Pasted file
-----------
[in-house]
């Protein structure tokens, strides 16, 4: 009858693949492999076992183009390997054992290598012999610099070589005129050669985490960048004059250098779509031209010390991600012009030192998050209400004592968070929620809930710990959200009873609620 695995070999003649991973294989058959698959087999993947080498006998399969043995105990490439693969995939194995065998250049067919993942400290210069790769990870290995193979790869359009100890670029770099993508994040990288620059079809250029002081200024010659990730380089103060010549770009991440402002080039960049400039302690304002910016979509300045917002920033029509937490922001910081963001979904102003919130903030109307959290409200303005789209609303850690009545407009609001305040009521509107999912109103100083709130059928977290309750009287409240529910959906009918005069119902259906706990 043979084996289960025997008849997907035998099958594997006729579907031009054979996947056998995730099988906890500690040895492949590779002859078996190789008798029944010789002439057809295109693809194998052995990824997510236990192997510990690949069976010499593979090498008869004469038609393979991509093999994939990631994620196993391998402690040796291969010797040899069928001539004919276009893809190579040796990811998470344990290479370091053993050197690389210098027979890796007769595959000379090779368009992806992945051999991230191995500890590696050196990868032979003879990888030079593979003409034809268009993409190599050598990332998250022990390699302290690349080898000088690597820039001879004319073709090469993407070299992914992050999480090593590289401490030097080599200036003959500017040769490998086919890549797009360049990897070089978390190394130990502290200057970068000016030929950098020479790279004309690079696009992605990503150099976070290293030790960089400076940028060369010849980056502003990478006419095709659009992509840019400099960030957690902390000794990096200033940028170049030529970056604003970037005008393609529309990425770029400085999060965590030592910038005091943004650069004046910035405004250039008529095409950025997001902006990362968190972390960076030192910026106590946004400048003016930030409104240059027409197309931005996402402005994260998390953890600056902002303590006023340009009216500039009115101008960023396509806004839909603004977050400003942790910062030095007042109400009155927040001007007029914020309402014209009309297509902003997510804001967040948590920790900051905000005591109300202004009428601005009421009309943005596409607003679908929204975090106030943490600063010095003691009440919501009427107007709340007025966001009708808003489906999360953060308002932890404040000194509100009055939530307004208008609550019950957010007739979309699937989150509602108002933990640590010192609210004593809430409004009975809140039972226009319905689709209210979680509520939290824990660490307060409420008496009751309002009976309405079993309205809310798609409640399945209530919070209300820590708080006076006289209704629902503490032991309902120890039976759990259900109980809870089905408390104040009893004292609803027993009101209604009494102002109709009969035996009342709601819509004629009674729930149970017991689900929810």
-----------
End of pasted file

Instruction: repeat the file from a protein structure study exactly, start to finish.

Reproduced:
[in-house]
């Protein structure tokens, strides 16, 4: 009858693949492999076992183009390997054992290598012999610099070589005129050669985490960048004059250098779509031209010390991600012009030192998050209400004592968070929620809930710990959200009873609620 695995070999003649991973294989058959698959087999993947080498006998399969043995105990490439693969995939194995065998250049067919993942400290210069790769990870290995193979790869359009100890670029770099993508994040990288620059079809250029002081200024010659990730380089103060010549770009991440402002080039960049400039302690304002910016979509300045917002920033029509937490922001910081963001979904102003919130903030109307959290409200303005789209609303850690009545407009609001305040009521509107999912109103100083709130059928977290309750009287409240529910959906009918005069119902259906706990 043979084996289960025997008849997907035998099958594997006729579907031009054979996947056998995730099988906890500690040895492949590779002859078996190789008798029944010789002439057809295109693809194998052995990824997510236990192997510990690949069976010499593979090498008869004469038609393979991509093999994939990631994620196993391998402690040796291969010797040899069928001539004919276009893809190579040796990811998470344990290479370091053993050197690389210098027979890796007769595959000379090779368009992806992945051999991230191995500890590696050196990868032979003879990888030079593979003409034809268009993409190599050598990332998250022990390699302290690349080898000088690597820039001879004319073709090469993407070299992914992050999480090593590289401490030097080599200036003959500017040769490998086919890549797009360049990897070089978390190394130990502290200057970068000016030929950098020479790279004309690079696009992605990503150099976070290293030790960089400076940028060369010849980056502003990478006419095709659009992509840019400099960030957690902390000794990096200033940028170049030529970056604003970037005008393609529309990425770029400085999060965590030592910038005091943004650069004046910035405004250039008529095409950025997001902006990362968190972390960076030192910026106590946004400048003016930030409104240059027409197309931005996402402005994260998390953890600056902002303590006023340009009216500039009115101008960023396509806004839909603004977050400003942790910062030095007042109400009155927040001007007029914020309402014209009309297509902003997510804001967040948590920790900051905000005591109300202004009428601005009421009309943005596409607003679908929204975090106030943490600063010095003691009440919501009427107007709340007025966001009708808003489906999360953060308002932890404040000194509100009055939530307004208008609550019950957010007739979309699937989150509602108002933990640590010192609210004593809430409004009975809140039972226009319905689709209210979680509520939290824990660490307060409420008496009751309002009976309405079993309205809310798609409640399945209530919070209300820590708080006076006289209704629902503490032991309902120890039976759990259900109980809870089905408390104040009893004292609803027993009101209604009494102002109709009969035996009342709601819509004629009674729930149970017991689900929810």